Italy: Sella Ronda - Demonic Curves in the Dolomites
After two years absence from good old Europe, Christa and I are back to refresh our memories of the twisties in Austria and Italy. Great weather and an unusual heat wave welcome us when we arrive at the Munich Airport. Daniel, my brother, picks us up, and immediately he starts babbling about the tour that we've planned in the Dolomites.
Three days later, on the scene, we can barely wait to strike out. But first, the bike-rental paperwork has to be in order - signed eight places, stacked in triplicate, and stapled just so. Some thirty minutes later Christa takes her position on a Honda Hornet 600 and I on a Honda CBR 600. Daniel is ready to roam on a shiny orange Laverda 750, and it seems to us this Italian beauty is already pulling him along, almost sensing the nearby border to its home.
Will she take the advantage? Definitely! Daniel is off like a shot on the narrow, steep road of Passo di Promolo while I wait for Christa at the entrance to the first unlit tunnel, one with a 180-degree turn inside. We realize living in the U.S. has smoothed us out, calmed our riding style, and we need a day or so to kick it up a notch in speed and readjust to the new, or what used to be our old riding attitudes in Europe. Finally rejoining Daniel on top, we're forced to listen to his unprintable quips about our riding.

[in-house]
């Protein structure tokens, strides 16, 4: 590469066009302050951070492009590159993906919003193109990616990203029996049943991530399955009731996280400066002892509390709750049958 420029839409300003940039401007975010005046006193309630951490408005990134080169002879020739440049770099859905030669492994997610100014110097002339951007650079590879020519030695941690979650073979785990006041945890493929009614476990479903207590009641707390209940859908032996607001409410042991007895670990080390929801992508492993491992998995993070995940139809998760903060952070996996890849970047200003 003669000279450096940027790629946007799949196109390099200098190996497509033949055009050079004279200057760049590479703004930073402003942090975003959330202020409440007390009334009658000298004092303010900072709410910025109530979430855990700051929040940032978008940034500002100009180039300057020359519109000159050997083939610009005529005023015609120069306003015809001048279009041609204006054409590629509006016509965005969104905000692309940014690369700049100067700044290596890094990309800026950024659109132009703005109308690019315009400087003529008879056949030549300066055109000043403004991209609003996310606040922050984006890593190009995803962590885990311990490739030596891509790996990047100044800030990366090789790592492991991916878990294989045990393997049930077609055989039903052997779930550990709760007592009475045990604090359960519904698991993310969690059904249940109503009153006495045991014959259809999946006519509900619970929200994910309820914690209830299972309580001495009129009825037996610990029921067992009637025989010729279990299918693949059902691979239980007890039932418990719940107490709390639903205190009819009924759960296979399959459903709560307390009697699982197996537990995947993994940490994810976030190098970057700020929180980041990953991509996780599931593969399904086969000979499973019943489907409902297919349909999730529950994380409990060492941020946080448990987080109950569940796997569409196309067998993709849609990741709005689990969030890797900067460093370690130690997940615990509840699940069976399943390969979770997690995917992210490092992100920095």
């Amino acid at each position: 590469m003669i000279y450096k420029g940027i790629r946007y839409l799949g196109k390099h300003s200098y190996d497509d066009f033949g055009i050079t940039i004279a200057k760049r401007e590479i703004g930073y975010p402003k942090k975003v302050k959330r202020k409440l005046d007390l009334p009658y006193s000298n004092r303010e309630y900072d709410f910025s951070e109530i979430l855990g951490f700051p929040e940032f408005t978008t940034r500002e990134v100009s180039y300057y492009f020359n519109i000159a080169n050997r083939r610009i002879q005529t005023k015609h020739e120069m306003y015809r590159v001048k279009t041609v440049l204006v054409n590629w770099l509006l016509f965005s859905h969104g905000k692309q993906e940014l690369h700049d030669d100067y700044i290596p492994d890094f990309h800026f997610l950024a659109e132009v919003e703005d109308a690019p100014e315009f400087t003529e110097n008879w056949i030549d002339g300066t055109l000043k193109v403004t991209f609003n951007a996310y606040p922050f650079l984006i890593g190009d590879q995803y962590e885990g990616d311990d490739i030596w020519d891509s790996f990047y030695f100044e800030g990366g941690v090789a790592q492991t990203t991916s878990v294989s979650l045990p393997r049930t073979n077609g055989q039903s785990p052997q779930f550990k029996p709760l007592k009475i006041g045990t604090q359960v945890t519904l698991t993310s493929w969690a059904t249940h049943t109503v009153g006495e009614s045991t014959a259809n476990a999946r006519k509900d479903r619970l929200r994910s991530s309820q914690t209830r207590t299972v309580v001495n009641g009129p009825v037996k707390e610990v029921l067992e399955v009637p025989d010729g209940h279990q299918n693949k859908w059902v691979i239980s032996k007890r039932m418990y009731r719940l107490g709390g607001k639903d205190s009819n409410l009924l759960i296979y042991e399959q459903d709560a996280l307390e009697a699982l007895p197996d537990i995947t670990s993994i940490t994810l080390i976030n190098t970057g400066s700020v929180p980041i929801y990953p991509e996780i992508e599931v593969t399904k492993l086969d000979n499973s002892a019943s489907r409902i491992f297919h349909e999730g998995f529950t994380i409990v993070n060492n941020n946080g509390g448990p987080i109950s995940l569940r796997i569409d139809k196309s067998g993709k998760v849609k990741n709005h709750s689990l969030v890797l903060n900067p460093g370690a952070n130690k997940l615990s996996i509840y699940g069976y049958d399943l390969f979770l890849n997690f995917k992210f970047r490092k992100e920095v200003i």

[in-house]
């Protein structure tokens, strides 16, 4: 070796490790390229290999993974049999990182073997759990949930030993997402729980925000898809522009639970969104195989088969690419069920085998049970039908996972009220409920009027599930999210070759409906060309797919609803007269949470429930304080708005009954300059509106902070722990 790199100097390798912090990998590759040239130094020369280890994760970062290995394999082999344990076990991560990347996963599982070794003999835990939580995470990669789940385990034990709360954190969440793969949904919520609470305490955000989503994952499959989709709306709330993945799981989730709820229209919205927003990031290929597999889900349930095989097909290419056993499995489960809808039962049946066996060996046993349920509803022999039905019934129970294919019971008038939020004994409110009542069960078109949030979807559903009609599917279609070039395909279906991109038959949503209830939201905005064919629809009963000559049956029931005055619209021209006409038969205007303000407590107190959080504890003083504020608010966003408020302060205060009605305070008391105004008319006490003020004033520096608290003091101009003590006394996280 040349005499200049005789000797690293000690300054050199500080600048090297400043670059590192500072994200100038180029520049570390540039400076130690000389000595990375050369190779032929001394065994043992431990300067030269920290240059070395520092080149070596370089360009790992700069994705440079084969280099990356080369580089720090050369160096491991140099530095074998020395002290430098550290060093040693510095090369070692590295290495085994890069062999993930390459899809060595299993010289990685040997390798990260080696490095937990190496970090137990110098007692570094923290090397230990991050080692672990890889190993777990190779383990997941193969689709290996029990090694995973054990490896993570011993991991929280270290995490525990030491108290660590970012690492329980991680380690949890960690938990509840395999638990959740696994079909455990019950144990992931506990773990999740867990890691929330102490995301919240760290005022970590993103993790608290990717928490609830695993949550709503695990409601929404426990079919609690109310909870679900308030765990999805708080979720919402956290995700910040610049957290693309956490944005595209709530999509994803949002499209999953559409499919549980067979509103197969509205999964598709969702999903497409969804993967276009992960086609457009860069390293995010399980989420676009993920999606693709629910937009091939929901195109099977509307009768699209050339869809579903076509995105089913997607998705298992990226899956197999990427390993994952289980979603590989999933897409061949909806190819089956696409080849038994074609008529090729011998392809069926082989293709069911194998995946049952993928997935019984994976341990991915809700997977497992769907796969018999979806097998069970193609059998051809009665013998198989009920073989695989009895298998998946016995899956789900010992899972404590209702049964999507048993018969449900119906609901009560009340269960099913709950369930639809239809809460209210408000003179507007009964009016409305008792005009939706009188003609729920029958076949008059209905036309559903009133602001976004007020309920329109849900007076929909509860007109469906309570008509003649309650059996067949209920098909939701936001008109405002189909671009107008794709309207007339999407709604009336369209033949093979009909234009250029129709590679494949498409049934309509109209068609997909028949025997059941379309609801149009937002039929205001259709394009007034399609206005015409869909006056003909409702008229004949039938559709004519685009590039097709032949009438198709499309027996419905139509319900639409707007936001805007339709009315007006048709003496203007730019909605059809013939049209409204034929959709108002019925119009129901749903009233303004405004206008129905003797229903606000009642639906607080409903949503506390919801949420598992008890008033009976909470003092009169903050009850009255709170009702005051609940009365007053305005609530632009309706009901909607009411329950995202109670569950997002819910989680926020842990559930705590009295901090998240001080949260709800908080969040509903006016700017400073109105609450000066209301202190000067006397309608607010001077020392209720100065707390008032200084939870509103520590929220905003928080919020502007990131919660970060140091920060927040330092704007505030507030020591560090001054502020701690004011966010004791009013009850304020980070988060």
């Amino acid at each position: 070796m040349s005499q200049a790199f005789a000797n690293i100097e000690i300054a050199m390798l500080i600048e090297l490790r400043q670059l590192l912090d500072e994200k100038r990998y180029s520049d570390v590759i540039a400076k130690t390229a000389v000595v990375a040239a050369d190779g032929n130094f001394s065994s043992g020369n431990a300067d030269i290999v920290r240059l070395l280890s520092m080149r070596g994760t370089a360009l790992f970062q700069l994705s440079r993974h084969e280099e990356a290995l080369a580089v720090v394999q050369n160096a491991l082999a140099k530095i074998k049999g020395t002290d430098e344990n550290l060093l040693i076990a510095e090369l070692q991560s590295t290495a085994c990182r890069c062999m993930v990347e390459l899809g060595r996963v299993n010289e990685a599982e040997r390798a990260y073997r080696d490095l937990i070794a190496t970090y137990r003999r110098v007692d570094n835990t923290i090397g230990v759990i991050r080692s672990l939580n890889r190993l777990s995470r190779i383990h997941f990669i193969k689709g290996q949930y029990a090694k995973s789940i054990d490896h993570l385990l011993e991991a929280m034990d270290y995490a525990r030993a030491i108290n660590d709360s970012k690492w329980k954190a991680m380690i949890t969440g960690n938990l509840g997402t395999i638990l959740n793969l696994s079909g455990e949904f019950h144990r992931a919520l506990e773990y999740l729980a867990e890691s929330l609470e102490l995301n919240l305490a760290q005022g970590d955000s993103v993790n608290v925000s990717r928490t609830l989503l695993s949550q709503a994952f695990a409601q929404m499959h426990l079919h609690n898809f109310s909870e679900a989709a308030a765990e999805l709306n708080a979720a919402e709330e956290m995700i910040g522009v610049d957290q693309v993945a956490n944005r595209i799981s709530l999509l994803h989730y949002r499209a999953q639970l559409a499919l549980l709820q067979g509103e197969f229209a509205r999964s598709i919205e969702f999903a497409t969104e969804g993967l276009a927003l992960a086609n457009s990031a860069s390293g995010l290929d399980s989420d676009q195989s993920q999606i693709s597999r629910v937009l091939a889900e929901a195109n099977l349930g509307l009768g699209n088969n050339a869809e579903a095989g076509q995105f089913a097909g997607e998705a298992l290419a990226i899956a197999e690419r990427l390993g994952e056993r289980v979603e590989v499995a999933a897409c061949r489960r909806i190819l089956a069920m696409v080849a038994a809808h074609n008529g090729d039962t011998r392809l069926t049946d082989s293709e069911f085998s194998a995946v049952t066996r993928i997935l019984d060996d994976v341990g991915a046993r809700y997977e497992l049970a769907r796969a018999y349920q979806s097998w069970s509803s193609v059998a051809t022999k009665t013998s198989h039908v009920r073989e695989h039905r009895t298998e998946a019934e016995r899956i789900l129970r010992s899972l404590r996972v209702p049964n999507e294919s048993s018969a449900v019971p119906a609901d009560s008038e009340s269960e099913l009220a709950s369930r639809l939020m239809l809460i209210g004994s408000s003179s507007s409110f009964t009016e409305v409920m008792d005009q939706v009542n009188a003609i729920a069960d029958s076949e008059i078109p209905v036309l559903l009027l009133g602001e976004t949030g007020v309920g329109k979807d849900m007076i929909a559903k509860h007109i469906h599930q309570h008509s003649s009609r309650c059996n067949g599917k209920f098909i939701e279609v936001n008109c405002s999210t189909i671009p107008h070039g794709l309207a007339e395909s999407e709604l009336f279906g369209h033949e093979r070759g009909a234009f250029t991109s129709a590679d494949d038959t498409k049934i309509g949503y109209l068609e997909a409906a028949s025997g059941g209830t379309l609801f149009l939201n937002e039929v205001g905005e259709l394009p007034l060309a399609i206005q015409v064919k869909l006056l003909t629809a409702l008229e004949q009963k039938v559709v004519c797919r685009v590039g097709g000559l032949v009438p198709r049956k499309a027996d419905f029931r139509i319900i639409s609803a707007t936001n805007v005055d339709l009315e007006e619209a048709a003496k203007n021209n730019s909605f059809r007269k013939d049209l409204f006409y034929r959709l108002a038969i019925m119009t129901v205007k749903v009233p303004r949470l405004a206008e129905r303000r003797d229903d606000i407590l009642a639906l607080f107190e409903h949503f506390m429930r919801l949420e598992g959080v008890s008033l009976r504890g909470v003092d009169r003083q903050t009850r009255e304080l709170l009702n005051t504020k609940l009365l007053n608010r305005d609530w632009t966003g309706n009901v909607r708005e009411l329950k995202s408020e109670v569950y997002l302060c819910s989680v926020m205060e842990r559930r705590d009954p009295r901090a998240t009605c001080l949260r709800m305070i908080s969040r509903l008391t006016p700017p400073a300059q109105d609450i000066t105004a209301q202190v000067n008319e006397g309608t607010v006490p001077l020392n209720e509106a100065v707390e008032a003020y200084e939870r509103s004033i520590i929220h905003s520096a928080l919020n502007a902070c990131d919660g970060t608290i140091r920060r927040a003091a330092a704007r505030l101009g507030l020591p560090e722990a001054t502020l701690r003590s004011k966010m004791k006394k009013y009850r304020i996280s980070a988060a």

Back in Austria now, the downhill part goes much faster and easier. The wide, long sweeper-loaded route matches the style we've practiced the past years. A short straight stretch in the Gailtal gives us time to breathe before jumping from patch to patch on the road over the Kreuzberg, an artistic amalgam of asphalt that will test the worth of any bike's chassis and shocks, and the soundness of any rider's spinal column. Pothole City. The rice burners do a great job, but still there's no chance of competing with Daniel's super bike.
Taking a break in a comfortable seat outdoors at the Iselsberger Hof, a popular meeting place for bikers, helps to iron out the kinks in our back muscles. When our old friend Sepp, the owner, and co-founder of the Moho-Group (Motorcycle Hotels in the Alps), discovered us on his patio, he did a double-take, surprised to see us, and said with a wink, "I'm so sorry I cannot offer you guys an all-American burger. But I'm sure you'll like today's special: Wiener Schnitzel with hash browns, cranberries and a garden salad." He laughed and hugged us each in turn.
As much as we would have liked to catch up, exchanging more wild tales of the road, and linger there simply enjoying the breathtaking view that Sepp's place offers of the Lienzer Dolomites, we had to leave soon after seeing him, with our target for the day still 80 miles away. Taking the Pustertaler Skyline Drive that sneaks along the Defreggen Mountains approximately 600 feet over the Drau Valley, we pass the mountain villages of Assling and Anras. Some slopes are so steep here that the farmers have to use climbing iron and scythe the hay by hand. Daniel starts acting more like a responsible tour guide, backs off the torrid pace, and gives me enough time to take pictures.
Down in the valley behind Sillian, we cross the border into Italy, and between Dobiacco and Lago Misurina there is absolutely no traffic - so we open the throttles and sweep through the valley. Monte Cristallo and the Tre Cime flank our wild ride up to the lake like a dark pair of ducal guards.